This Valentine’s Day maze is an easy DIY visual perception activity that requires only paper and a pencil. Sometimes an activity can be just easy to throw together and the kids love it. This Heart Maze is a simple visual perception activity that can be adapted to any season or shape. We used hearts for a Valentine’s Day occupational therapy activity, while practicing visual scanning, visual spatial relations, line awareness, and eye-hand coordination.
For more Valentine fine motor fun, use these printable Valentine cards for folding, coloring, and cutting.
Valentine’s Day maze activity
This visual perception maze is an easy way to work on visual motor skills needed for tasks like handwriting, reading, and learning. The hearts are placed in a path-like maze that challenges visual perception skills.
Kids can help with making this Valentine’s Day maze, or you can make a template and copy it over and over again. Let’s discuss how this maze works and how it and other visual perception skills helps kids with reading, learning, reading, and writing.
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How to make a Valentine’s Day Maze
You need just a few materials for this DIY maze, making this a good occupational therapy intervention for teletherapy.
So, grab your materials:
- Pencil or marker
We used construction paper to make a heart, but you could use regular paper as well.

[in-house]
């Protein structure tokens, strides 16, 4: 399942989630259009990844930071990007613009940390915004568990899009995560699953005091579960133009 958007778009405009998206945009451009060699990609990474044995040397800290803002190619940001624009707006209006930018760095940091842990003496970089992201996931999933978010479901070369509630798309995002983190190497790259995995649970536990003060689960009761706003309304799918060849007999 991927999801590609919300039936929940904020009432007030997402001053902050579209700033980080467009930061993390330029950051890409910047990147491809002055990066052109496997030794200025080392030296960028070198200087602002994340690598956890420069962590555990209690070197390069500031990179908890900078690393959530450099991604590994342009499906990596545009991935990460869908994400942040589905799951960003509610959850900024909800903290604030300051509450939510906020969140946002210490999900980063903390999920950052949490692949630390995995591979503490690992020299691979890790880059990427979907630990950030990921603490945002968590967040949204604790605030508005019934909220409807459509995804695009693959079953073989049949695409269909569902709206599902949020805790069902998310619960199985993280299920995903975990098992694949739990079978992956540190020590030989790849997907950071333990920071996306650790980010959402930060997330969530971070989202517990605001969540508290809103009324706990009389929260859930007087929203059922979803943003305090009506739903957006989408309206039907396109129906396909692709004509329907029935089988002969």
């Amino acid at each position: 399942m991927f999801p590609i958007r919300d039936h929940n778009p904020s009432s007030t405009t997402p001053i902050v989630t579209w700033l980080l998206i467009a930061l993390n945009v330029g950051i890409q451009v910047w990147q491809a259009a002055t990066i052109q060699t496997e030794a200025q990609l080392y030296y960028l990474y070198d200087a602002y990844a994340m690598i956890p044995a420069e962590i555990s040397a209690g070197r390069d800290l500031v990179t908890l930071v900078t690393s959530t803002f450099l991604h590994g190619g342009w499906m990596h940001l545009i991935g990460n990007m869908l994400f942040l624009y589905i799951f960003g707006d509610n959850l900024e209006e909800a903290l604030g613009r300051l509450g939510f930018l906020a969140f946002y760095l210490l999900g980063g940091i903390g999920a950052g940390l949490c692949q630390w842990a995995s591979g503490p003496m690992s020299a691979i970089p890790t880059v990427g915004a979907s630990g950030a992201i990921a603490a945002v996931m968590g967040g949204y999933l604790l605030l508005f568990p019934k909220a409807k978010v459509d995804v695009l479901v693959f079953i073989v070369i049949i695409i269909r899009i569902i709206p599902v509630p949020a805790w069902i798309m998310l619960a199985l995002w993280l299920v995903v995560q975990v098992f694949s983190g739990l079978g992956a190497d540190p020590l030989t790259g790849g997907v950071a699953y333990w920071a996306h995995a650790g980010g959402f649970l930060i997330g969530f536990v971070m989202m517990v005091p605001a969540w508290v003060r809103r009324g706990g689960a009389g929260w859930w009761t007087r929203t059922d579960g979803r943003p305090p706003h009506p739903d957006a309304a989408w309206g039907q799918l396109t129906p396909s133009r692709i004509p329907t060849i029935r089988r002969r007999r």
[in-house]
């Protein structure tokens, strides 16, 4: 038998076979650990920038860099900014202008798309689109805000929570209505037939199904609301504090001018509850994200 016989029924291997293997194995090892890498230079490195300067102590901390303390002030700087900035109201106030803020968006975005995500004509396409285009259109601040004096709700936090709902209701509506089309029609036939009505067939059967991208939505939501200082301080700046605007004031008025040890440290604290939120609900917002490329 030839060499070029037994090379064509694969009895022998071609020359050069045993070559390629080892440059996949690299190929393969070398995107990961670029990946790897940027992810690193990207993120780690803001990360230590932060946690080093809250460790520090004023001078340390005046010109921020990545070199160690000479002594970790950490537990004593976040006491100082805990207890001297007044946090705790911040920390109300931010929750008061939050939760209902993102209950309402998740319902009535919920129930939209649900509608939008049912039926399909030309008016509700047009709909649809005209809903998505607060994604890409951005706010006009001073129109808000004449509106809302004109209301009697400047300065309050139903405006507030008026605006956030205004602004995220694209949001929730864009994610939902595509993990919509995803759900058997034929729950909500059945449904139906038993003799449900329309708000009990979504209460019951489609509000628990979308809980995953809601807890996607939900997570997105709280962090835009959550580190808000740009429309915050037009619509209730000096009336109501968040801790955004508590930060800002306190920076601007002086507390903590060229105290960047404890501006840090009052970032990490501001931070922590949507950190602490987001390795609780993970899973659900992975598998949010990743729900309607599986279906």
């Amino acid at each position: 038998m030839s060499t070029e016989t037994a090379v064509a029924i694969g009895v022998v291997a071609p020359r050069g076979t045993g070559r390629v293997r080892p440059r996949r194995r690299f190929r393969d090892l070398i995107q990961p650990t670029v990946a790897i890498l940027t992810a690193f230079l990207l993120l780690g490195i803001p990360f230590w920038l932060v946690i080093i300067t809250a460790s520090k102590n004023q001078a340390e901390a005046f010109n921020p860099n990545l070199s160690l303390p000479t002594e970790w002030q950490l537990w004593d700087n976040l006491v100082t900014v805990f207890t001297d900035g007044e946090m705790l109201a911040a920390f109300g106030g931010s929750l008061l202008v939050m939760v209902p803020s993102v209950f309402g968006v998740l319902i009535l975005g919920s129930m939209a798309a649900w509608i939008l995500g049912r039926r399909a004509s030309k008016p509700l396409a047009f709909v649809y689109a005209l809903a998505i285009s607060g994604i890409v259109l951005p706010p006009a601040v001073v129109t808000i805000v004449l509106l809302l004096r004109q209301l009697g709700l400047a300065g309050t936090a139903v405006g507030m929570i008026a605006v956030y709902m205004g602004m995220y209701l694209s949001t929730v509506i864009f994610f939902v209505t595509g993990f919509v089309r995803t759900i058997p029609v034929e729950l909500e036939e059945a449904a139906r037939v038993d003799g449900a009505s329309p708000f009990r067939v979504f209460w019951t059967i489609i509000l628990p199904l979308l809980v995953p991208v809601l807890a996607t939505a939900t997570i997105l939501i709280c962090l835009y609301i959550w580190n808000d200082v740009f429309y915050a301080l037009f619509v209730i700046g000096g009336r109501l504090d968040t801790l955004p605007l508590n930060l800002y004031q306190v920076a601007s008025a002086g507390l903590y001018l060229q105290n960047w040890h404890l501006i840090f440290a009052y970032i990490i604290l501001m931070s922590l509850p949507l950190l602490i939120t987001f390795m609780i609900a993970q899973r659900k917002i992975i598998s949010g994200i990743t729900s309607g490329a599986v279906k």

It really doesn’t get much easier.
- Draw a small heart. You can use regular paper or colored paper.
2. Using scissors, cut out the heart.
3. Trace the heart on a piece of white paper.
4. Place the point of the heart into the top of the heart so the hearts are connected. Trace the second heart on the paper.
5. Continue tracing, positioning the hearts in a line. You want a “maze” to form around the paper.
6. Fill in the blank space with more heart outlines, but this time, rotate the shape so it’s positioned randomly and not as close to the maze.
Next, you can follow the path of hearts and color them in. You could also place small objects on the hearts, like craft pom poms or mini erasers.
Another option is to use the heart template to cut more hearts from colored paper. We used a darker shade to work on patterns as we filled in the maze. If two shades of colored paper isn’t available, just use two different colored crayons to color in patterns as the child completes the maze.
For children who are working on scissor skills, try using a thicker paper for the heart template. Cardstock is a great option because the thicker paper is resistive and offers proprioceptive feedback through the hands. Here is a link to pink card stock.
For more information on scissor skills and types of paper, try this crash course on scissor skills.
Visual Motor Maze
There are many visual skills being addressed in this occupational therapy maze activity.
Lining up the hearts requires eye-hand coordination to position the card stock hearts within the outlines. Using the hands in a coordinated manner based on visual input is an important skill for many functional tasks including handwriting and scissor use.
This is a great strategy to support visual closure skills needed for reading and writing.